“It is your time, they said, you must come with us.”

The Olders walked silently down the road that led to the bridge. They appeared resigned to their fate. Sarah walked with them but her feelings were not of resignation. What was the matter? She knew her transition time had come and what was expected of her. As she continued on silently she also knew she was not ready. As the group walked on she slipped out of line and down a small gully at the side of the road. She quickly hid behind a large boulder waiting for the procession to pass. She remained there, afraid to move for what must have been hours, until she drifted off into an exhausted sleep. When she woke up she realized she had to get moving or risk capture. She saw a small trail that wound up into the mountain and felt compelled to follow it, not sure where she was going but knowing she was running away from the end that was planned for her.

Sarah climbed higher and higher along the narrow winding mountain path. She was grateful for the full moon’s light that kept her from stumbling over rocks or veering too close to the edge.  When she glanced over the side, she saw the steep mountain side dropping away into darkness. Looking down made her light-headed and her legs wobble a bit, so she kept her eyes trained on the path ahead. She did not know how long she had been walking when it started to get light.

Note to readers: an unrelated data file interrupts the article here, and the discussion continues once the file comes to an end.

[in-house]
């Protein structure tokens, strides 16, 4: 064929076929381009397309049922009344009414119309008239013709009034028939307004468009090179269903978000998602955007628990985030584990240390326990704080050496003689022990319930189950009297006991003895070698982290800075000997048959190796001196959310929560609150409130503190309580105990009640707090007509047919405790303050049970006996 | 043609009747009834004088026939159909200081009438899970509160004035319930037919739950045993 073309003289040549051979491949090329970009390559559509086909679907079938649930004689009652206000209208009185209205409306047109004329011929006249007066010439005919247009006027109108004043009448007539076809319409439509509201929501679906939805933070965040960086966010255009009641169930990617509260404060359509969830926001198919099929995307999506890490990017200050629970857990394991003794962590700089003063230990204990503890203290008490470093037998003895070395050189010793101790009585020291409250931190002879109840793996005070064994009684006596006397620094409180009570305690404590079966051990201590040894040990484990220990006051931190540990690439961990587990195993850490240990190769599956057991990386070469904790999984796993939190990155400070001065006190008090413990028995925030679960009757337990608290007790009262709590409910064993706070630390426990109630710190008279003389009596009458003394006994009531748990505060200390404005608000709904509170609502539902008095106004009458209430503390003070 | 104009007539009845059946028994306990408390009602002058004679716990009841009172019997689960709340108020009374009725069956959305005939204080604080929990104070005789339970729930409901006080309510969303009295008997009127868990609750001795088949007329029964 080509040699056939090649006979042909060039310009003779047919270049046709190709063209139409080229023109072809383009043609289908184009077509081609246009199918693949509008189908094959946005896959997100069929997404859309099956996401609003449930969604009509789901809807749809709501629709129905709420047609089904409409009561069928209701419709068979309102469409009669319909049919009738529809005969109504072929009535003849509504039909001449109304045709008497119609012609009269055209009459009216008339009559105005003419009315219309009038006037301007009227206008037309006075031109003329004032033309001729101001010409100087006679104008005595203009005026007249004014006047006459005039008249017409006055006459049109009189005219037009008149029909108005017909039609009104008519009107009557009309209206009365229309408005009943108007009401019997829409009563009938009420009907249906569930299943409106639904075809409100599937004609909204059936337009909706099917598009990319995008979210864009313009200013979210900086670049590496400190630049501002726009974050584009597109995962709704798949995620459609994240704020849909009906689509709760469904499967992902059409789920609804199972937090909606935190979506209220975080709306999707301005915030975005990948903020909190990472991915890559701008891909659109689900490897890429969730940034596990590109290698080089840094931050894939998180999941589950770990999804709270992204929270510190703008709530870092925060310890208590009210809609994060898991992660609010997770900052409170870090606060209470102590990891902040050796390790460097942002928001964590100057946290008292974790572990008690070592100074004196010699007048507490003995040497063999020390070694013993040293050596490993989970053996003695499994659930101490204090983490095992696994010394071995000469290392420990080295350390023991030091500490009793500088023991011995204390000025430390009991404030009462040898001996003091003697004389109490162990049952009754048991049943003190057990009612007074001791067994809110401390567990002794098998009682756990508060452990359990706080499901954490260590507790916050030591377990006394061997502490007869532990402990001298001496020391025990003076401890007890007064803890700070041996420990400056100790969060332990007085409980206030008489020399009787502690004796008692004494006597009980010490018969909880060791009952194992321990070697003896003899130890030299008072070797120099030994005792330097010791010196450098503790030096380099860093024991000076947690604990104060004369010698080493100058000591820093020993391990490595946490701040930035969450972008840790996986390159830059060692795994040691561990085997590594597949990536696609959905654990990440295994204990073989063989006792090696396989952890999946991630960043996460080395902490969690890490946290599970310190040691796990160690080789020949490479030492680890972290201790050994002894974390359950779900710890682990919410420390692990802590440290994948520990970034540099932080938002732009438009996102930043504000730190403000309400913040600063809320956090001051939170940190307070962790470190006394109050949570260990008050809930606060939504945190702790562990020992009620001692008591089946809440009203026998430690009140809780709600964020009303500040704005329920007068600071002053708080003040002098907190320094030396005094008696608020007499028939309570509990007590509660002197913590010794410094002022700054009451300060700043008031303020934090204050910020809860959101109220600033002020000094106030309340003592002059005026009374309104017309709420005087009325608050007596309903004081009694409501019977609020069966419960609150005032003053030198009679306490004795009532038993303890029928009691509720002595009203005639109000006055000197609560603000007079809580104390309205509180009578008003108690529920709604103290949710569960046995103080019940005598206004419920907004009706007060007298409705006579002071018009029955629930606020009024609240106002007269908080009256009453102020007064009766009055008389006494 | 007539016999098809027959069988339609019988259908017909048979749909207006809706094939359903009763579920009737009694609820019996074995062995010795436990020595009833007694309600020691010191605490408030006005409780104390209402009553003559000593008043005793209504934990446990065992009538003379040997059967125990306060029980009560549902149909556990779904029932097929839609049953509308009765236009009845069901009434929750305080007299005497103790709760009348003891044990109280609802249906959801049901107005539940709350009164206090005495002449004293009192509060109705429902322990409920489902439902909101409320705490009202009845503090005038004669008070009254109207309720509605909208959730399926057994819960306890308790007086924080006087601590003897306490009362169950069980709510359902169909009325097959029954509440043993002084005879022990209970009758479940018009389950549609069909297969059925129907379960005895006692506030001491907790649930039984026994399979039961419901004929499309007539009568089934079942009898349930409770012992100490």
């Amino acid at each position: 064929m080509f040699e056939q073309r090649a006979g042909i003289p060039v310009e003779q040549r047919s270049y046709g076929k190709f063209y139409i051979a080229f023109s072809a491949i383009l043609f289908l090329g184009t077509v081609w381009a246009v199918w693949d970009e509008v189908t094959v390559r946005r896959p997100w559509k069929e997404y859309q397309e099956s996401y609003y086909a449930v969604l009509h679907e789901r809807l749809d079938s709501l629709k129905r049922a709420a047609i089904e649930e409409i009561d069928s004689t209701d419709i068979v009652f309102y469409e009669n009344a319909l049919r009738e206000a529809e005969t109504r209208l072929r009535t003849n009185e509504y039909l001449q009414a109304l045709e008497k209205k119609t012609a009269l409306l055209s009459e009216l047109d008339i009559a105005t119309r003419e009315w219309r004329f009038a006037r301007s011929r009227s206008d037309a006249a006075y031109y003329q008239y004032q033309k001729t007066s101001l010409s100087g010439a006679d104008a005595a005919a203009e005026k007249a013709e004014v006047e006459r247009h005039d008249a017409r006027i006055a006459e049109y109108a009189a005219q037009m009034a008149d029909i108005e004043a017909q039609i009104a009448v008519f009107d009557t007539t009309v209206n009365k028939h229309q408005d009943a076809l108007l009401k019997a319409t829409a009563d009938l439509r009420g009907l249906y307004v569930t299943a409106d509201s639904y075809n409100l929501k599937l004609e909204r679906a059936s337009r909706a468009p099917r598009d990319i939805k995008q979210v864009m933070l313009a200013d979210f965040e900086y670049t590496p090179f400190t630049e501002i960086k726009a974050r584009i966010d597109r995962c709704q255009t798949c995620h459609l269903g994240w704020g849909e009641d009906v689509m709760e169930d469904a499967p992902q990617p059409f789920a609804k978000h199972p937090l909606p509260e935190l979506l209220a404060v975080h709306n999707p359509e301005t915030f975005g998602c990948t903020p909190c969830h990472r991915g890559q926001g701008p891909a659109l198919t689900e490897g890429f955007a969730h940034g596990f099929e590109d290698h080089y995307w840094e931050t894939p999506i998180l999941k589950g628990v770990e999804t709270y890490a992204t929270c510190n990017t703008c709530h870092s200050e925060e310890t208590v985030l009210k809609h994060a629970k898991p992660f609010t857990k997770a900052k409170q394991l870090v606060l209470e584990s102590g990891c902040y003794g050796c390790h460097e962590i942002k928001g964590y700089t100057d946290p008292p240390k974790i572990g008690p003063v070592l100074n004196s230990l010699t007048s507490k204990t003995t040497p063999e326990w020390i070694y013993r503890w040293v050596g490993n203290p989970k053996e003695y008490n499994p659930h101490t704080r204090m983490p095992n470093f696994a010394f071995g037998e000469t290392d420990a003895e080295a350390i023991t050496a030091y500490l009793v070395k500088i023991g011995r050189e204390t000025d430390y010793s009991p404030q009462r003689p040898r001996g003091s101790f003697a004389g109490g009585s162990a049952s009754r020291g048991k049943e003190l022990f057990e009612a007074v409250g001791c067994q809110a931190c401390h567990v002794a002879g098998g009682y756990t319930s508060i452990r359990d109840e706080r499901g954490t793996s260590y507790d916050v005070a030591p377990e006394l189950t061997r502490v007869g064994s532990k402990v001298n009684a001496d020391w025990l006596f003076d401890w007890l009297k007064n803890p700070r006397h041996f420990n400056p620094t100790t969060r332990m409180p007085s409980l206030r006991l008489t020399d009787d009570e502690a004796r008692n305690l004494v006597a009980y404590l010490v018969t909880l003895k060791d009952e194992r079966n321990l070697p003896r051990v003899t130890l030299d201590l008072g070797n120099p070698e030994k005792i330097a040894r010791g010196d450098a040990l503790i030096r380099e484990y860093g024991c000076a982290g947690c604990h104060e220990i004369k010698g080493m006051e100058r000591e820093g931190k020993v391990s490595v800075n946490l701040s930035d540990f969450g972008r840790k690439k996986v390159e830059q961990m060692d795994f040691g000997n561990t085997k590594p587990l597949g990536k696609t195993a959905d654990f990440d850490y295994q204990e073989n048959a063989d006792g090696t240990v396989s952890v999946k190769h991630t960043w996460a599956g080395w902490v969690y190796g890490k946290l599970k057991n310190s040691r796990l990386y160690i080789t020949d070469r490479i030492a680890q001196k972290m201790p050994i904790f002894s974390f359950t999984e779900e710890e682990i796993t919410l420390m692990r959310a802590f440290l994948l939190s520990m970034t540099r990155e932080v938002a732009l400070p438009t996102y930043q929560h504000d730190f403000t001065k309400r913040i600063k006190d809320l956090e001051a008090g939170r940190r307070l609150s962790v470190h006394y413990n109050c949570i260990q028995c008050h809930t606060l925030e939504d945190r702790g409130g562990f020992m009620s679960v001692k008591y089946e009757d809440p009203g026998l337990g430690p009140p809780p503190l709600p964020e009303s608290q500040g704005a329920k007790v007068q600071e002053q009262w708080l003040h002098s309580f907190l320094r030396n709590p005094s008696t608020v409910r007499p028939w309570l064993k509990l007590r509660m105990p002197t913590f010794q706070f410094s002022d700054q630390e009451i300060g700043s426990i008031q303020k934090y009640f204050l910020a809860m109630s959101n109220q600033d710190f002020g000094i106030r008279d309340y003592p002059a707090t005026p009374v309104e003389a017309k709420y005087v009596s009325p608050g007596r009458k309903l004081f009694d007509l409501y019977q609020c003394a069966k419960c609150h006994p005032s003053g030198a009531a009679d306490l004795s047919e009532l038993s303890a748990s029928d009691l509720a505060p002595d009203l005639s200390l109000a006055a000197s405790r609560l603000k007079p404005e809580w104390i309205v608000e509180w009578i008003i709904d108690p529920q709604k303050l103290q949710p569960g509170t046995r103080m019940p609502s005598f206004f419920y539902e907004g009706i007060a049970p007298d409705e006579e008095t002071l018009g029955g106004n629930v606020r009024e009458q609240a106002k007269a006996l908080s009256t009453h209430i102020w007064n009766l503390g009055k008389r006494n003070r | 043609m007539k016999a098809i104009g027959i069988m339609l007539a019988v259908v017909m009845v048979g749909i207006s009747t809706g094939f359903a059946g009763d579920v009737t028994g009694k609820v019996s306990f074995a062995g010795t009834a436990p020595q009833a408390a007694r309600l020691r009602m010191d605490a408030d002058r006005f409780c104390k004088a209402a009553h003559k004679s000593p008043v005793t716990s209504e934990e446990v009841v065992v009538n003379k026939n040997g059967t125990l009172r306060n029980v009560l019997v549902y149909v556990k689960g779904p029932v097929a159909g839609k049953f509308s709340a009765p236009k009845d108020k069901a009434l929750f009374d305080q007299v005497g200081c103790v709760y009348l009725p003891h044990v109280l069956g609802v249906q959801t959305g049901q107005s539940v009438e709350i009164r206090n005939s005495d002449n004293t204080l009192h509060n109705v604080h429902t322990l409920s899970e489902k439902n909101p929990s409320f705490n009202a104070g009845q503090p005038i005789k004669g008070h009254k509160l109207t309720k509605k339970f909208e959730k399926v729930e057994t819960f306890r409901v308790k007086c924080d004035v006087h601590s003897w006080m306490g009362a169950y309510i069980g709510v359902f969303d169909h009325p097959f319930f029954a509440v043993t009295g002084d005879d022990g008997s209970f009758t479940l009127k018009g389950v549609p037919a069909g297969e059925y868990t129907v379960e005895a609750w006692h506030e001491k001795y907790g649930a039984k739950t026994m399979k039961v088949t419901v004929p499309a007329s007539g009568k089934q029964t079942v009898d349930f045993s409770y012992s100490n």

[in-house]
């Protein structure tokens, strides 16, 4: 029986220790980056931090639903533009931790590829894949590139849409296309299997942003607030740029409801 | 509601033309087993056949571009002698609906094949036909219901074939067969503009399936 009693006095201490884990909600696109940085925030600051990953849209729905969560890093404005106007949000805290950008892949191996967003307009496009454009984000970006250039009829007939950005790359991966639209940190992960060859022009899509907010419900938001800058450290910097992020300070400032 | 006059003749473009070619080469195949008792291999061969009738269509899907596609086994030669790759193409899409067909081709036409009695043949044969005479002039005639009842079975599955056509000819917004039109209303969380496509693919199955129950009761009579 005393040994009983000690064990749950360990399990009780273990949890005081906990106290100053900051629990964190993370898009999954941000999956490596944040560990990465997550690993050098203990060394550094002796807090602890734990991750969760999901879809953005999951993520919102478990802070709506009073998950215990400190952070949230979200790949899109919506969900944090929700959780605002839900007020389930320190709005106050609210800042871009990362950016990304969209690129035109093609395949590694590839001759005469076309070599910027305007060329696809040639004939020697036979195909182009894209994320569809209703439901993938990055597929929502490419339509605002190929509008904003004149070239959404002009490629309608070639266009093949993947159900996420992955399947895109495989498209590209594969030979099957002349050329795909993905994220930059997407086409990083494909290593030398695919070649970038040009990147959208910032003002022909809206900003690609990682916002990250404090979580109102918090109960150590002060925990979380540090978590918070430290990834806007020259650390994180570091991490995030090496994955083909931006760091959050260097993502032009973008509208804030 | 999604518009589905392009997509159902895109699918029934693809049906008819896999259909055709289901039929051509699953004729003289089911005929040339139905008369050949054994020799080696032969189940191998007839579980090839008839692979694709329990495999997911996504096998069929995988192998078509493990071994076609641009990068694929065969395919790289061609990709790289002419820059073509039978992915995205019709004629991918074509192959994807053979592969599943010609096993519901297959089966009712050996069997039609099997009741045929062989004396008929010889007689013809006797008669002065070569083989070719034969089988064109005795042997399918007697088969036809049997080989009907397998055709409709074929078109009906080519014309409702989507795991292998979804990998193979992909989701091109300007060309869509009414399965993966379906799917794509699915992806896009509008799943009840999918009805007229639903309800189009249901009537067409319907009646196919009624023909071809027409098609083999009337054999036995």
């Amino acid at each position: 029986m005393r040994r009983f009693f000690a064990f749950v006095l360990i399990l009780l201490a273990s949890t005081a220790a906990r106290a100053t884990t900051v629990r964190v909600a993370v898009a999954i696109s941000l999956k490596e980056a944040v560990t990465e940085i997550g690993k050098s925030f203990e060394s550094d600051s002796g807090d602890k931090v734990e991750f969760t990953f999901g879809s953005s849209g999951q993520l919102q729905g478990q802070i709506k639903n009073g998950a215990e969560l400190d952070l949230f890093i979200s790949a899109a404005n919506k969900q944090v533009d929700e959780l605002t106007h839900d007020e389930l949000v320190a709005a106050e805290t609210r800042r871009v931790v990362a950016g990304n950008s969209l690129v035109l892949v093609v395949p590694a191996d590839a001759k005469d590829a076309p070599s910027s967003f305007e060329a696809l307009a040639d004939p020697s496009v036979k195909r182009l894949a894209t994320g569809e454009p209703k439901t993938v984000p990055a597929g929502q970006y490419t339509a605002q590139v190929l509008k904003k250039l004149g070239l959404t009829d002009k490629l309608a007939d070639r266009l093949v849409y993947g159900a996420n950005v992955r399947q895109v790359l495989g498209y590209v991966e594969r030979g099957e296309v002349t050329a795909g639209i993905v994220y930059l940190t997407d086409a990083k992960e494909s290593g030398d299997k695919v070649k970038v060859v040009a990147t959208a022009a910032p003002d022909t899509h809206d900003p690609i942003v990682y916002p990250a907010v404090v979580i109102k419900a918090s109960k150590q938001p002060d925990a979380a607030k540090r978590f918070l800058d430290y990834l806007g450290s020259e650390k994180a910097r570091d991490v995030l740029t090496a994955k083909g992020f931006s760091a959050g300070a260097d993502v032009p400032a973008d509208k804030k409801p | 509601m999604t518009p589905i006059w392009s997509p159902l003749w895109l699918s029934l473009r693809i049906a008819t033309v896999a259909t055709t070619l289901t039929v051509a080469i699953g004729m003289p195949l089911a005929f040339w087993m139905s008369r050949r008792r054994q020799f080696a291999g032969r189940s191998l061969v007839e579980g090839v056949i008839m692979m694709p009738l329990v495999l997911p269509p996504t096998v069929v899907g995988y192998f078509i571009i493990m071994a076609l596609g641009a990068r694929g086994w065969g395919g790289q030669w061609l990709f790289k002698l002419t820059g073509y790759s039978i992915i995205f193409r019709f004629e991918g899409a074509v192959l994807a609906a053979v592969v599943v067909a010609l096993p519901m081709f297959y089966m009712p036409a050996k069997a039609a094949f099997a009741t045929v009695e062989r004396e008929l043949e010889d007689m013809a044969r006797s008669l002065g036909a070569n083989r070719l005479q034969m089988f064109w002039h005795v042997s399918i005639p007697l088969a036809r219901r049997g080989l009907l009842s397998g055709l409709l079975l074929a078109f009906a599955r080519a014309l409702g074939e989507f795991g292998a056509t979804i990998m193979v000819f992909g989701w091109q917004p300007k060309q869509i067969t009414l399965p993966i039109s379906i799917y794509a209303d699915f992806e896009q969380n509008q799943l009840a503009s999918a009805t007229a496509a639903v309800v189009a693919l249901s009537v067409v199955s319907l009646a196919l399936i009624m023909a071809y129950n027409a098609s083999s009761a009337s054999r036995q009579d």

The trail forked, with a smaller branch curving off to the left into a craggy opening. She decided to explore it to see where it led. She needed to find a place to hide and rest. The opening led into a  passage. She could hear water running somewhere. As she walked toward the sound it became louder. The passage opened behind a wall of water. Sarah stepped through and found a small path along a ledge behind the falls. She picked her way carefully along the slippery ground until she came to a wide outcropping. The falls thundered down into a river gorge that ran under a bridge.